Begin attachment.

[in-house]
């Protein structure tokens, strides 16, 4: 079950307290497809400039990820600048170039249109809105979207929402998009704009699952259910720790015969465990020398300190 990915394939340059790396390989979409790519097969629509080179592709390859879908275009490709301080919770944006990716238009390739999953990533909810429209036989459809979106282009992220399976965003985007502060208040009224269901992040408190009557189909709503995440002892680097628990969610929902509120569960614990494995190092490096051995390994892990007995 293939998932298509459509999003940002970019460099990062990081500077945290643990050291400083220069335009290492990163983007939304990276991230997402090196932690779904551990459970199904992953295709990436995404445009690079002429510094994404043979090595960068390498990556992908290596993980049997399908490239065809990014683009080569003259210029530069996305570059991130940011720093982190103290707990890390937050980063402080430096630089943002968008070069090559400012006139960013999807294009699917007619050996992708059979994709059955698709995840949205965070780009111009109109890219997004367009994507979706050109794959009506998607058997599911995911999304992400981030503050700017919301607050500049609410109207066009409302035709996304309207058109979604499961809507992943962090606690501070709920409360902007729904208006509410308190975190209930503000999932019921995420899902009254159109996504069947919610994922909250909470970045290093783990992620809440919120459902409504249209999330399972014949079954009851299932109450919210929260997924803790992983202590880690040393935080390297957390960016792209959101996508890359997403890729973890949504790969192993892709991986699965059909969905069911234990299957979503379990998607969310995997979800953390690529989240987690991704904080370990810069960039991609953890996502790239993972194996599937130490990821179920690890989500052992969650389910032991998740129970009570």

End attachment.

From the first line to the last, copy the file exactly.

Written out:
[in-house]
């Protein structure tokens, strides 16, 4: 079950307290497809400039990820600048170039249109809105979207929402998009704009699952259910720790015969465990020398300190 990915394939340059790396390989979409790519097969629509080179592709390859879908275009490709301080919770944006990716238009390739999953990533909810429209036989459809979106282009992220399976965003985007502060208040009224269901992040408190009557189909709503995440002892680097628990969610929902509120569960614990494995190092490096051995390994892990007995 293939998932298509459509999003940002970019460099990062990081500077945290643990050291400083220069335009290492990163983007939304990276991230997402090196932690779904551990459970199904992953295709990436995404445009690079002429510094994404043979090595960068390498990556992908290596993980049997399908490239065809990014683009080569003259210029530069996305570059991130940011720093982190103290707990890390937050980063402080430096630089943002968008070069090559400012006139960013999807294009699917007619050996992708059979994709059955698709995840949205965070780009111009109109890219997004367009994507979706050109794959009506998607058997599911995911999304992400981030503050700017919301607050500049609410109207066009409302035709996304309207058109979604499961809507992943962090606690501070709920409360902007729904208006509410308190975190209930503000999932019921995420899902009254159109996504069947919610994922909250909470970045290093783990992620809440919120459902409504249209999330399972014949079954009851299932109450919210929260997924803790992983202590880690040393935080390297957390960016792209959101996508890359997403890729973890949504790969192993892709991986699965059909969905069911234990299957979503379990998607969310995997979800953390690529989240987690991704904080370990810069960039991609953890996502790239993972194996599937130490990821179920690890989500052992969650389910032991998740129970009570």